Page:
1. re: reubensandperrier
                    ttriche RE: reubensandperrier Mar 10, 2008 10:37 PM

                    > Any suggestions on a more frugal replacement?

                    Lodge Colors enameled cast iron. Very difficult for most people to tell one apart from a Le Creuset of the same color; it's the same shape, weight, and finish, and thus far my 6qt has held up very well. It was $50 at Amazon. Highly recommended for value.

                    1. re: reubensandperrier
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                      EmmaFrances RE: reubensandperrier Mar 12, 2008 01:20 PM

                      The Tramontina dutch oven from Walmart is supposed to be nice - at least according to Cooks Illustrated. I'm still waiting for mine.

                      1. re: reubensandperrier
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                        chuckl RE: reubensandperrier Mar 18, 2008 10:36 AM

                        a 5 qt is a good idea, maybe essential. It's a versatile size. Make sure you get one that can go from stovetop to oven. I like to use mine (i have and LC) for braising mostly.

                        1. re: reubensandperrier
                          Freida RE: reubensandperrier Mar 28, 2008 02:58 PM

                          I am madly in love with my 6-quart Mario Batali enameled Dutch oven. Very similar to Le Creuset but much cheaper (I have a lot of creuset and copco enameled iron pots as well). Plenty of room for a lamb shank or a few pounds of short ribs, very heavy and easy to clean.

                          1. re: Freida
                            reubensandperrier RE: Freida Apr 8, 2008 10:10 AM

                            I actually ended up buying the Batali 6qt dutch oven after reading some great reviews on it in the boards. I am so happy I did it! It rocks! Great heat distribution, nice and heavy and just overall fantastic.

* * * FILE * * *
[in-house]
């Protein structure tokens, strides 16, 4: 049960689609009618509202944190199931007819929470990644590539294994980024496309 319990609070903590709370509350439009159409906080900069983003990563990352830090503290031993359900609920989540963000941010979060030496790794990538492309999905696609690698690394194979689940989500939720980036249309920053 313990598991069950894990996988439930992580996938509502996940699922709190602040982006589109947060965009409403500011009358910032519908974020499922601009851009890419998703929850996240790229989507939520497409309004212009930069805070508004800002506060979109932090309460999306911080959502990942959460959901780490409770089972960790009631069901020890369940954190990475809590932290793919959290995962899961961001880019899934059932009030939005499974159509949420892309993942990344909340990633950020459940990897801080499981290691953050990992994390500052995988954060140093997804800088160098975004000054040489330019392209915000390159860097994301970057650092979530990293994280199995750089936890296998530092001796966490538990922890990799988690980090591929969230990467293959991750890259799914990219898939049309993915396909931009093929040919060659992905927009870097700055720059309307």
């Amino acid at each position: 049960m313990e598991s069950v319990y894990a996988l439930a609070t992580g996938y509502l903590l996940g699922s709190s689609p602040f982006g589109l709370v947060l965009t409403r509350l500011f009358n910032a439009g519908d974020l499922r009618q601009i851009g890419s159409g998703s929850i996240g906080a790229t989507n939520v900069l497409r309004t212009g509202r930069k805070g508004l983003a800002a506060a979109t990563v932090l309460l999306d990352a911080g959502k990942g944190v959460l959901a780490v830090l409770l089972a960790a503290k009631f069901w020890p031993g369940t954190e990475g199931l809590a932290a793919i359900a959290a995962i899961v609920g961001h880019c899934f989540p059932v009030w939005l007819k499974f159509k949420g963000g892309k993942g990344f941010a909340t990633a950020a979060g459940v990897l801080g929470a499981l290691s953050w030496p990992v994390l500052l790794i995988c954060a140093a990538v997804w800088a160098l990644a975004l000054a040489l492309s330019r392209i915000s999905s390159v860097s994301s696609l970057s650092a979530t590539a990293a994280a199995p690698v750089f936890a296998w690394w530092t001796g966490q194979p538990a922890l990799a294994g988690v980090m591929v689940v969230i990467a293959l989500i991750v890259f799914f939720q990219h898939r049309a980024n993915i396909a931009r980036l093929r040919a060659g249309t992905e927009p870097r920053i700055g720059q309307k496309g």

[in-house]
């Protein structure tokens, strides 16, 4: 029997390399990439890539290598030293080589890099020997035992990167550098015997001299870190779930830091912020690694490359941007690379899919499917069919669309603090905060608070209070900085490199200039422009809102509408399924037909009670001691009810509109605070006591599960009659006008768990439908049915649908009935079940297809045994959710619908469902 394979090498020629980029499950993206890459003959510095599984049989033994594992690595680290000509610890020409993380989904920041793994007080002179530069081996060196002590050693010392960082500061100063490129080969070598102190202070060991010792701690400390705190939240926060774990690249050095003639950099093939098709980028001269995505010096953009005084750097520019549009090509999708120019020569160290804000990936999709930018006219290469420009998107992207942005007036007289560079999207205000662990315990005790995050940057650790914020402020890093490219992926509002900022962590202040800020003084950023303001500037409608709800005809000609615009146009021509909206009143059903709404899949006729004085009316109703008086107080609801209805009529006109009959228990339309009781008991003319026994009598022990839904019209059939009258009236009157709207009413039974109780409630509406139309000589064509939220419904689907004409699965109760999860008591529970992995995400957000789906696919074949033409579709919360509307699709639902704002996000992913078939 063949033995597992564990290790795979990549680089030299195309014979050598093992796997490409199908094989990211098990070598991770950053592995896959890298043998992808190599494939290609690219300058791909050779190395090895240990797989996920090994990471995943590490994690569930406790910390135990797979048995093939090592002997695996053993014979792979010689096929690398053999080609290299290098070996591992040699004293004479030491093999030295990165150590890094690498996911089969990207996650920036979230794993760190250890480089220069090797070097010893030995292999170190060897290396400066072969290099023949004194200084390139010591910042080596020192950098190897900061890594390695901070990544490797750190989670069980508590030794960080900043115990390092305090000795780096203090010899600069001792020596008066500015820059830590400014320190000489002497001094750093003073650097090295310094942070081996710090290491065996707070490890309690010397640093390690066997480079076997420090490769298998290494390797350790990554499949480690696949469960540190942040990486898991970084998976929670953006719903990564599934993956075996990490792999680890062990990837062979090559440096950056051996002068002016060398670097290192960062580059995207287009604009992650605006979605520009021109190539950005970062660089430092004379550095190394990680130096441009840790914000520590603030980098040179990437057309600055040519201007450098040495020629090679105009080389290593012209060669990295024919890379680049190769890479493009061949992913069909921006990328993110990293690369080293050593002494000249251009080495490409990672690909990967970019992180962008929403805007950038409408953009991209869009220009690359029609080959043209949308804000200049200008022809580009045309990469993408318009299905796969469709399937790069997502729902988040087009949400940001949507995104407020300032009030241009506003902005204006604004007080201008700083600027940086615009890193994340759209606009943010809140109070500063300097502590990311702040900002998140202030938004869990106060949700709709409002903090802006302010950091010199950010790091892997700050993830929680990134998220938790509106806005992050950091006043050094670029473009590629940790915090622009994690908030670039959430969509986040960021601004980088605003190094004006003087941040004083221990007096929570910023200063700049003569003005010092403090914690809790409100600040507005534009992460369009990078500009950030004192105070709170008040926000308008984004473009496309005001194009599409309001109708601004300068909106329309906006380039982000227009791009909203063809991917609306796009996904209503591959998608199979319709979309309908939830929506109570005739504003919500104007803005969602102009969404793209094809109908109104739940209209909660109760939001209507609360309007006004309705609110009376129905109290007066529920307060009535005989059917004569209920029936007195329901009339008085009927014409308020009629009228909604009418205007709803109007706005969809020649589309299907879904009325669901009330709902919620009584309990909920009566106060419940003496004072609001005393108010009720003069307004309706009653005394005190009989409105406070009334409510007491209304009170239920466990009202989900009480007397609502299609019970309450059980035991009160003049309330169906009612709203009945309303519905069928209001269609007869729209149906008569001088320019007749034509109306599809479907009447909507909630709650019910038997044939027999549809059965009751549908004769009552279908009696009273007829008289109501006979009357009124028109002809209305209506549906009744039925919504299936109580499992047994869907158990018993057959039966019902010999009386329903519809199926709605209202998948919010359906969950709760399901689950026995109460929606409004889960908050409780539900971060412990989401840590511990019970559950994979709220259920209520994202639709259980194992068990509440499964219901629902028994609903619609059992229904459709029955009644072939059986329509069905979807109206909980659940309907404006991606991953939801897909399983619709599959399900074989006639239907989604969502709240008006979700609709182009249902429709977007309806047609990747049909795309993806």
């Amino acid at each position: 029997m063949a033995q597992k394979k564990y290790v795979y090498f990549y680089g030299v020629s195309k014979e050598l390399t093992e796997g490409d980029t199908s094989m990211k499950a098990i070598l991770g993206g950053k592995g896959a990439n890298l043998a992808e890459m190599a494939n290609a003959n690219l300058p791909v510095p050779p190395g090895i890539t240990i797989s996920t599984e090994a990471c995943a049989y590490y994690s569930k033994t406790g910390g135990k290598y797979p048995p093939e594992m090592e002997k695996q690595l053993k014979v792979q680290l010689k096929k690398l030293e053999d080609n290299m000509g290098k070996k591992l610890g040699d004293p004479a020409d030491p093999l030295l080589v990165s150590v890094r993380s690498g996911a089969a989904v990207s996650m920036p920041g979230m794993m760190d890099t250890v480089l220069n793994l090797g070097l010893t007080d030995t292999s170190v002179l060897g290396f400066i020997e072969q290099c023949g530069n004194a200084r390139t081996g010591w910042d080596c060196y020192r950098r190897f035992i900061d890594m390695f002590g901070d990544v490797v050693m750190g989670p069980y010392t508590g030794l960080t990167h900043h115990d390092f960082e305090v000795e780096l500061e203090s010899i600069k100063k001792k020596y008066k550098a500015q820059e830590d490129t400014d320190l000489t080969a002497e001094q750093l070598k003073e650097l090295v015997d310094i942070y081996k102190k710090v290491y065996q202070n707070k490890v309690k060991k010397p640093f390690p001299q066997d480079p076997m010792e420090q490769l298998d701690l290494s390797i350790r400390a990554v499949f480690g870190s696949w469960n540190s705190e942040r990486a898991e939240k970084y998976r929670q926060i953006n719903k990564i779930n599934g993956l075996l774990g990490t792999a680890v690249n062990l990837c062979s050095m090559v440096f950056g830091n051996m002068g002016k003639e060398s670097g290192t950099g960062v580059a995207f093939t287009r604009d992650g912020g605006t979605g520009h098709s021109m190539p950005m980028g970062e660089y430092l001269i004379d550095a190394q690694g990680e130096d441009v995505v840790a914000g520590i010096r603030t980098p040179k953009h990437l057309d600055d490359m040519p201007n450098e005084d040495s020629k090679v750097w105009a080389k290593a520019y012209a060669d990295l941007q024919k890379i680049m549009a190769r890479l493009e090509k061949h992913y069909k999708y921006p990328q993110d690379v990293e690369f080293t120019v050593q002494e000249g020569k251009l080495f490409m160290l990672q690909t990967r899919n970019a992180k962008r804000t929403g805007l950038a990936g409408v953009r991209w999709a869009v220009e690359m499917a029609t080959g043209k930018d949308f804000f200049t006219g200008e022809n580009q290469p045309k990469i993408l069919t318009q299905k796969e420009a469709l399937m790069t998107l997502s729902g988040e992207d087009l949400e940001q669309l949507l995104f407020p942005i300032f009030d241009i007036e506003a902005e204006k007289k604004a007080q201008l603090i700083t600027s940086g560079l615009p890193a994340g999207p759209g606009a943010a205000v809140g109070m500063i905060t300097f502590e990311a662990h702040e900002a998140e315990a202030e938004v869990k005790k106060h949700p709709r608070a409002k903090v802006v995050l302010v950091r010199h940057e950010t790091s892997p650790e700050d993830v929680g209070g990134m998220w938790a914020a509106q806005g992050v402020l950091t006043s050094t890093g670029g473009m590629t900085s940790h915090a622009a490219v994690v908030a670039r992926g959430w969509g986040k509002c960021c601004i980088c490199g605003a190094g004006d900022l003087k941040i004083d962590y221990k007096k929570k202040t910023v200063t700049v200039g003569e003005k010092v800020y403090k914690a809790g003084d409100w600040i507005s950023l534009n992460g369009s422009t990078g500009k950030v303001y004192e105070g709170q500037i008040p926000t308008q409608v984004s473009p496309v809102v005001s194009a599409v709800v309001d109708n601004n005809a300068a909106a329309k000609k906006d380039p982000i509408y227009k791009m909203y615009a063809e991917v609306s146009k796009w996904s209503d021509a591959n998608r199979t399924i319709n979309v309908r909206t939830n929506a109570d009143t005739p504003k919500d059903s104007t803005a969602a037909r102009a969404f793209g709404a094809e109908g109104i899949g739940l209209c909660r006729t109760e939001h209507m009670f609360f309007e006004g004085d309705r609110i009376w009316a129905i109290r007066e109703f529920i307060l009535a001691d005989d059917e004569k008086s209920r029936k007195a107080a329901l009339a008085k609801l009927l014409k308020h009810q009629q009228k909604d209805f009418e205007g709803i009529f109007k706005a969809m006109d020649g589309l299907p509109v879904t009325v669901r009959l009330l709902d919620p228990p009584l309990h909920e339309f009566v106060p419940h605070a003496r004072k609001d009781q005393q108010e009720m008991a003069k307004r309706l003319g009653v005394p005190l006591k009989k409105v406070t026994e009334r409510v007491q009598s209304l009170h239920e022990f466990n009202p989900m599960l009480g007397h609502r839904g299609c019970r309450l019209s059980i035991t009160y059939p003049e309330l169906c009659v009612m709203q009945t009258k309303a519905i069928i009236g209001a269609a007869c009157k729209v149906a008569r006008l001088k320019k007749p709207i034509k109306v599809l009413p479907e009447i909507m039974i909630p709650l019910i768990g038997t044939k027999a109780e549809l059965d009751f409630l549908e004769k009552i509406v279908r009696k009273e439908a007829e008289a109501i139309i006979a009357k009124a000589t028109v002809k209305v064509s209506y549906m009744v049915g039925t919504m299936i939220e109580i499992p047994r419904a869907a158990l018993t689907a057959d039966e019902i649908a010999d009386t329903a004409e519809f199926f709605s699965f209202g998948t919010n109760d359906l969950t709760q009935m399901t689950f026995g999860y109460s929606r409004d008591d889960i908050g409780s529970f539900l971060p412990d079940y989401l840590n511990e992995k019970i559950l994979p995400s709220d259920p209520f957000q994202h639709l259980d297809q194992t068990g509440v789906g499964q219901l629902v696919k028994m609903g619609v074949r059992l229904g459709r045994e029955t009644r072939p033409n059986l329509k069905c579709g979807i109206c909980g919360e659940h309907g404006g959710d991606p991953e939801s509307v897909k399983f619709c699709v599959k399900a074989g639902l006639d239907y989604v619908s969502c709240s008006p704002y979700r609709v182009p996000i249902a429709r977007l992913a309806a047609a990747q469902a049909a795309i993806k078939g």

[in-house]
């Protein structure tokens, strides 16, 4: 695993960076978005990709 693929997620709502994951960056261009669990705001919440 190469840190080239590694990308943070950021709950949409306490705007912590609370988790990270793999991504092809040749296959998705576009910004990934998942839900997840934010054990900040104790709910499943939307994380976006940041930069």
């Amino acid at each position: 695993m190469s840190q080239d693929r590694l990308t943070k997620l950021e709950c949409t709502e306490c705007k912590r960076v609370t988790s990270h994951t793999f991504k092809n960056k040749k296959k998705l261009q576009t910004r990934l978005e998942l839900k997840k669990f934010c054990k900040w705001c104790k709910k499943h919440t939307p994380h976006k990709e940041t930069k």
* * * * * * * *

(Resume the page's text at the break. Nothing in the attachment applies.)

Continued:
2. re: chuckl
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                          spycygrl RE: chuckl Apr 10, 2008 09:42 PM

                          I 100% agree with Chuck. When I worked in Product Information for Williams-Sonoma (and in the test kitchen), we always told people that the best "set" of cookware isn't a set at all. If you walk into any famous chef's kitchen, he's got a little of everything. Each type of pan has a purpose and each type of pan MATERIAL has a purpose.

                          If you MUST have a set, I always used to recommend All-Clad because it's anodized aluminum on the exterior (which is quick-heating) and 18/10 stainless on the interior (which is even-heating and an easy clean-up over anodized aluminum).

                          That said, I have and All-Clad saucepan, a Calphalon stock pot, a small copper saucepan for sauces (i.e. hollandaise or bechamel), a non-stick skillet, a cast iron skillet, a Le Creuset enameled iron dutch oven, an aluminum roasting pan...etc. You get the drill.

                          If you are willing to invest in "lifetime" cookware, I really think it should be the best for each job and not just a complete set that looks pretty hanging over your work island, but that underperforms in a clinch.

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                          heightsgtltd RE: reubensandperrier Mar 8, 2008 07:13 PM

                          I have a mix of All-clad and restaurant supply store stuff..

                          You can often find seconds for All-Clad at discount home store chains

                          1. Paul Weller RE: reubensandperrier Mar 8, 2008 08:45 PM

                            I have a mixture of cast iron and stainless steel. What I look for is sturdy riveted steel handles that can go from stovetop to oven, and good fitting lids. I have never liked matched sets, I chose to buy different pieces that I liked and knew I would use.

                            2 Replies
                            1. re: Paul Weller
                              beauxgoris RE: Paul Weller Mar 8, 2008 09:35 PM

                              ^^I have the same: Griswold for cast iron and Mauviel for stainless steel.

                              1. re: Paul Weller
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                                wildfire RE: Paul Weller Mar 18, 2008 08:29 AM

                                That is what I do as well.

                              2. j
                                Jack_ RE: reubensandperrier Mar 9, 2008 08:47 AM

                                What do you cook? I use some non-stick and some stainless depending. If you get one set look at the Calphalon infused anodized